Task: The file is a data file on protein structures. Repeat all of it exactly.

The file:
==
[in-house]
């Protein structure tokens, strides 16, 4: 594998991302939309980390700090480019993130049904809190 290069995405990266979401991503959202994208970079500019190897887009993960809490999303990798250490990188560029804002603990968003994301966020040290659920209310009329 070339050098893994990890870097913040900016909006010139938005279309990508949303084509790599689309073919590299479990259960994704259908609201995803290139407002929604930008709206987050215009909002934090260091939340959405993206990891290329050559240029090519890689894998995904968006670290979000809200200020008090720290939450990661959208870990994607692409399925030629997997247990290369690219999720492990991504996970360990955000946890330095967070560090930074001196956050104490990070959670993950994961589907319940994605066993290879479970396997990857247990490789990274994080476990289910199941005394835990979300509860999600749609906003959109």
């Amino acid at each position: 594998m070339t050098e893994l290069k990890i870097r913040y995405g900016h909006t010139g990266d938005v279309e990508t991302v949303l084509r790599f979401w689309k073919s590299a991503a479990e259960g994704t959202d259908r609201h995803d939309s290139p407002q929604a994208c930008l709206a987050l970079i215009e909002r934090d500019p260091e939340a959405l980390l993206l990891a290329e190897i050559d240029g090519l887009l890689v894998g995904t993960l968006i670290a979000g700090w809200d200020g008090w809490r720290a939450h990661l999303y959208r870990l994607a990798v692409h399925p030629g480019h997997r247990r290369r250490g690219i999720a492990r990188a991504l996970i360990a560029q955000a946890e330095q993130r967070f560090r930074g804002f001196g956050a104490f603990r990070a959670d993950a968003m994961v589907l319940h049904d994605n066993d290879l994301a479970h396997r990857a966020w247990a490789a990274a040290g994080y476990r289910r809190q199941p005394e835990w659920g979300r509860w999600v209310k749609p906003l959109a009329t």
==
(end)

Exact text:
[in-house]
């Protein structure tokens, strides 16, 4: 594998991302939309980390700090480019993130049904809190 290069995405990266979401991503959202994208970079500019190897887009993960809490999303990798250490990188560029804002603990968003994301966020040290659920209310009329 070339050098893994990890870097913040900016909006010139938005279309990508949303084509790599689309073919590299479990259960994704259908609201995803290139407002929604930008709206987050215009909002934090260091939340959405993206990891290329050559240029090519890689894998995904968006670290979000809200200020008090720290939450990661959208870990994607692409399925030629997997247990290369690219999720492990991504996970360990955000946890330095967070560090930074001196956050104490990070959670993950994961589907319940994605066993290879479970396997990857247990490789990274994080476990289910199941005394835990979300509860999600749609906003959109």
């Amino acid at each position: 594998m070339t050098e893994l290069k990890i870097r913040y995405g900016h909006t010139g990266d938005v279309e990508t991302v949303l084509r790599f979401w689309k073919s590299a991503a479990e259960g994704t959202d259908r609201h995803d939309s290139p407002q929604a994208c930008l709206a987050l970079i215009e909002r934090d500019p260091e939340a959405l980390l993206l990891a290329e190897i050559d240029g090519l887009l890689v894998g995904t993960l968006i670290a979000g700090w809200d200020g008090w809490r720290a939450h990661l999303y959208r870990l994607a990798v692409h399925p030629g480019h997997r247990r290369r250490g690219i999720a492990r990188a991504l996970i360990a560029q955000a946890e330095q993130r967070f560090r930074g804002f001196g956050a104490f603990r990070a959670d993950a968003m994961v589907l319940h049904d994605n066993d290879l994301a479970h396997r990857a966020w247990a490789a990274a040290g994080y476990r289910r809190q199941p005394e835990w659920g979300r509860w999600v209310k749609p906003l959109a009329t």